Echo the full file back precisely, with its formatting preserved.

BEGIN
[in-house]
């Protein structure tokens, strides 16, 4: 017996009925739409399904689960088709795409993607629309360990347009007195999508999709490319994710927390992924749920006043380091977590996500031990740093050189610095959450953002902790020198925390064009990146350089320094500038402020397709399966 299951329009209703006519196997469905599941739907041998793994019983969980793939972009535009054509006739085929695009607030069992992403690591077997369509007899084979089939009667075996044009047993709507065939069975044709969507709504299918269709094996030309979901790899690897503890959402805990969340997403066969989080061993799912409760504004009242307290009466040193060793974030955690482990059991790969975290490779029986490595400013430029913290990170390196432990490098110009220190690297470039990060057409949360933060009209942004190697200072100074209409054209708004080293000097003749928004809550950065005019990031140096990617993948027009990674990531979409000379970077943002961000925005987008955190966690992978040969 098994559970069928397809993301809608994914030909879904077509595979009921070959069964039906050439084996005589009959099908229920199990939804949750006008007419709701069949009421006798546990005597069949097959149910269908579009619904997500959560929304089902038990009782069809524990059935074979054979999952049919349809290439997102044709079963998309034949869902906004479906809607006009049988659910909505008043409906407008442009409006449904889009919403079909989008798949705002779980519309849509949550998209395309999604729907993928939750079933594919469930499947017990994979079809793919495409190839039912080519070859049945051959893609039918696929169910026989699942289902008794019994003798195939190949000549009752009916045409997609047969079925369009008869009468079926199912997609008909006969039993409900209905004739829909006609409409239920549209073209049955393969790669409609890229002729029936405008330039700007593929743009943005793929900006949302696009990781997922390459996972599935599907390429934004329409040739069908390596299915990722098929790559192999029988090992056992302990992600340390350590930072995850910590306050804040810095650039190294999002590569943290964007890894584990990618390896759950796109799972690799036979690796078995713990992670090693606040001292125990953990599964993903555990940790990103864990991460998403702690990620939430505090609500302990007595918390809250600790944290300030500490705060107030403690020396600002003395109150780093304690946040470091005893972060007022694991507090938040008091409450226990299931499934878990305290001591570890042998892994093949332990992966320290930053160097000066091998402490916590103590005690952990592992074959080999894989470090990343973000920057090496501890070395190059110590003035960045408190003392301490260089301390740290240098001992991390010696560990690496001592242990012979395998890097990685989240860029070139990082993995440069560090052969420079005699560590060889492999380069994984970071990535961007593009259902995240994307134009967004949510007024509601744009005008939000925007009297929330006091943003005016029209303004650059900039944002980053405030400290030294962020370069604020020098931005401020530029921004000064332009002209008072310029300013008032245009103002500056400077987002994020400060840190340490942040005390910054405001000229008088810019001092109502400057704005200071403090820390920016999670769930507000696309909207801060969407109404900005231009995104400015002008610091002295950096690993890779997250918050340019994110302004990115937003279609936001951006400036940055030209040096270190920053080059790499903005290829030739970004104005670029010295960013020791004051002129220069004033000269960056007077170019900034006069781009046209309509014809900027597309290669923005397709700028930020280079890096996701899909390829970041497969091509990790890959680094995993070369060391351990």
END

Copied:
[in-house]
């Protein structure tokens, strides 16, 4: 017996009925739409399904689960088709795409993607629309360990347009007195999508999709490319994710927390992924749920006043380091977590996500031990740093050189610095959450953002902790020198925390064009990146350089320094500038402020397709399966 299951329009209703006519196997469905599941739907041998793994019983969980793939972009535009054509006739085929695009607030069992992403690591077997369509007899084979089939009667075996044009047993709507065939069975044709969507709504299918269709094996030309979901790899690897503890959402805990969340997403066969989080061993799912409760504004009242307290009466040193060793974030955690482990059991790969975290490779029986490595400013430029913290990170390196432990490098110009220190690297470039990060057409949360933060009209942004190697200072100074209409054209708004080293000097003749928004809550950065005019990031140096990617993948027009990674990531979409000379970077943002961000925005987008955190966690992978040969 098994559970069928397809993301809608994914030909879904077509595979009921070959069964039906050439084996005589009959099908229920199990939804949750006008007419709701069949009421006798546990005597069949097959149910269908579009619904997500959560929304089902038990009782069809524990059935074979054979999952049919349809290439997102044709079963998309034949869902906004479906809607006009049988659910909505008043409906407008442009409006449904889009919403079909989008798949705002779980519309849509949550998209395309999604729907993928939750079933594919469930499947017990994979079809793919495409190839039912080519070859049945051959893609039918696929169910026989699942289902008794019994003798195939190949000549009752009916045409997609047969079925369009008869009468079926199912997609008909006969039993409900209905004739829909006609409409239920549209073209049955393969790669409609890229002729029936405008330039700007593929743009943005793929900006949302696009990781997922390459996972599935599907390429934004329409040739069908390596299915990722098929790559192999029988090992056992302990992600340390350590930072995850910590306050804040810095650039190294999002590569943290964007890894584990990618390896759950796109799972690799036979690796078995713990992670090693606040001292125990953990599964993903555990940790990103864990991460998403702690990620939430505090609500302990007595918390809250600790944290300030500490705060107030403690020396600002003395109150780093304690946040470091005893972060007022694991507090938040008091409450226990299931499934878990305290001591570890042998892994093949332990992966320290930053160097000066091998402490916590103590005690952990592992074959080999894989470090990343973000920057090496501890070395190059110590003035960045408190003392301490260089301390740290240098001992991390010696560990690496001592242990012979395998890097990685989240860029070139990082993995440069560090052969420079005699560590060889492999380069994984970071990535961007593009259902995240994307134009967004949510007024509601744009005008939000925007009297929330006091943003005016029209303004650059900039944002980053405030400290030294962020370069604020020098931005401020530029921004000064332009002209008072310029300013008032245009103002500056400077987002994020400060840190340490942040005390910054405001000229008088810019001092109502400057704005200071403090820390920016999670769930507000696309909207801060969407109404900005231009995104400015002008610091002295950096690993890779997250918050340019994110302004990115937003279609936001951006400036940055030209040096270190920053080059790499903005290829030739970004104005670029010295960013020791004051002129220069004033000269960056007077170019900034006069781009046209309509014809900027597309290669923005397709700028930020280079890096996701899909390829970041497969091509990790890959680094995993070369060391351990």